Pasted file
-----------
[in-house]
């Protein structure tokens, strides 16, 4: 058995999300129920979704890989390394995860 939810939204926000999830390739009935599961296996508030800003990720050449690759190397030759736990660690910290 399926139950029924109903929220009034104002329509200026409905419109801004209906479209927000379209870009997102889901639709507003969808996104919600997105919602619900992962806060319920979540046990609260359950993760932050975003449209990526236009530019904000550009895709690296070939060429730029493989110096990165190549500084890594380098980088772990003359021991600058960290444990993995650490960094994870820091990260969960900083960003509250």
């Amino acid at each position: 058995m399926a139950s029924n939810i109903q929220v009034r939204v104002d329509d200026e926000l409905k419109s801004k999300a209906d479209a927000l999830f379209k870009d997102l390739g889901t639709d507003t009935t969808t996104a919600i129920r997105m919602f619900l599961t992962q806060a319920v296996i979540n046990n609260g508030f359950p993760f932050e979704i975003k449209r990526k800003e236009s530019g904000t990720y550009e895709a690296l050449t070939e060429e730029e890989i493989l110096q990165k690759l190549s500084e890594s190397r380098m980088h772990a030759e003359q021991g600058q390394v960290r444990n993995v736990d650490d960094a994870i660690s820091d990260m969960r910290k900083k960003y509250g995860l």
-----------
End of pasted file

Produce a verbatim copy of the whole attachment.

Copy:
[in-house]
């Protein structure tokens, strides 16, 4: 058995999300129920979704890989390394995860 939810939204926000999830390739009935599961296996508030800003990720050449690759190397030759736990660690910290 399926139950029924109903929220009034104002329509200026409905419109801004209906479209927000379209870009997102889901639709507003969808996104919600997105919602619900992962806060319920979540046990609260359950993760932050975003449209990526236009530019904000550009895709690296070939060429730029493989110096990165190549500084890594380098980088772990003359021991600058960290444990993995650490960094994870820091990260969960900083960003509250």
């Amino acid at each position: 058995m399926a139950s029924n939810i109903q929220v009034r939204v104002d329509d200026e926000l409905k419109s801004k999300a209906d479209a927000l999830f379209k870009d997102l390739g889901t639709d507003t009935t969808t996104a919600i129920r997105m919602f619900l599961t992962q806060a319920v296996i979540n046990n609260g508030f359950p993760f932050e979704i975003k449209r990526k800003e236009s530019g904000t990720y550009e895709a690296l050449t070939e060429e730029e890989i493989l110096q990165k690759l190549s500084e890594s190397r380098m980088h772990a030759e003359q021991g600058q390394v960290r444990n993995v736990d650490d960094a994870i660690s820091d990260m969960r910290k900083k960003y509250g995860l």